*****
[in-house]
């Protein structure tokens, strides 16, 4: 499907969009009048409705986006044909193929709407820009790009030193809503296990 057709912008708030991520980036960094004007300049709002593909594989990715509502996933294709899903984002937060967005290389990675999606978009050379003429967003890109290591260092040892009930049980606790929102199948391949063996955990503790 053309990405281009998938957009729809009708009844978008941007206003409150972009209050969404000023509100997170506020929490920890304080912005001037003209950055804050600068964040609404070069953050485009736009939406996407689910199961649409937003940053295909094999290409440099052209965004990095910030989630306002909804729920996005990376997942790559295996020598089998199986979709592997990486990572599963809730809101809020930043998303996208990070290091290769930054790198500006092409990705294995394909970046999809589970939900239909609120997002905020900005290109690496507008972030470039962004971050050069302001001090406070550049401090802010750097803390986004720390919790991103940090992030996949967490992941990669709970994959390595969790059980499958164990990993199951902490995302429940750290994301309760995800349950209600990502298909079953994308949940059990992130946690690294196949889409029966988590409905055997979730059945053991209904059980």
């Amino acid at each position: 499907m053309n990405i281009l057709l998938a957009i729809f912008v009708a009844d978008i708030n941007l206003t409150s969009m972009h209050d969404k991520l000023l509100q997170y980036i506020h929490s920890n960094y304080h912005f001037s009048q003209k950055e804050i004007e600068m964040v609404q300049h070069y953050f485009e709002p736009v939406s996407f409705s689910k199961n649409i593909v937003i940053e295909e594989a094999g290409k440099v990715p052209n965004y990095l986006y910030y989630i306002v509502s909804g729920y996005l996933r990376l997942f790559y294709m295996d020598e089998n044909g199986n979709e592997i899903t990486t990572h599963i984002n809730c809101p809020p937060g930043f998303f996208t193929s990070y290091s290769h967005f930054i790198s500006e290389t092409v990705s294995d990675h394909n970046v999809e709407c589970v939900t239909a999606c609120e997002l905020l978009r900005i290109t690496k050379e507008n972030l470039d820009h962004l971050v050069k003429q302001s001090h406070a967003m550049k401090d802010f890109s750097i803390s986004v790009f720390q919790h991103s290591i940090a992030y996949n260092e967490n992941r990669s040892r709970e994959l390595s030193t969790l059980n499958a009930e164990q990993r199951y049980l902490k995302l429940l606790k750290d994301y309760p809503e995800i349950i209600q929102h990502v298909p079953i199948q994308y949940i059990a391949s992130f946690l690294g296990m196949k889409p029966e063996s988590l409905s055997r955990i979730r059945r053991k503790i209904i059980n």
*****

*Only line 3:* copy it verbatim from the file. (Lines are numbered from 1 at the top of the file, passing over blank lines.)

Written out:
């Amino acid at each position: 499907m053309n990405i281009l057709l998938a957009i729809f912008v009708a009844d978008i708030n941007l206003t409150s969009m972009h209050d969404k991520l000023l509100q997170y980036i506020h929490s920890n960094y304080h912005f001037s009048q003209k950055e804050i004007e600068m964040v609404q300049h070069y953050f485009e709002p736009v939406s996407f409705s689910k199961n649409i593909v937003i940053e295909e594989a094999g290409k440099v990715p052209n965004y990095l986006y910030y989630i306002v509502s909804g729920y996005l996933r990376l997942f790559y294709m295996d020598e089998n044909g199986n979709e592997i899903t990486t990572h599963i984002n809730c809101p809020p937060g930043f998303f996208t193929s990070y290091s290769h967005f930054i790198s500006e290389t092409v990705s294995d990675h394909n970046v999809e709407c589970v939900t239909a999606c609120e997002l905020l978009r900005i290109t690496k050379e507008n972030l470039d820009h962004l971050v050069k003429q302001s001090h406070a967003m550049k401090d802010f890109s750097i803390s986004v790009f720390q919790h991103s290591i940090a992030y996949n260092e967490n992941r990669s040892r709970e994959l390595s030193t969790l059980n499958a009930e164990q990993r199951y049980l902490k995302l429940l606790k750290d994301y309760p809503e995800i349950i209600q929102h990502v298909p079953i199948q994308y949940i059990a391949s992130f946690l690294g296990m196949k889409p029966e063996s988590l409905s055997r955990i979730r059945r053991k503790i209904i059980n």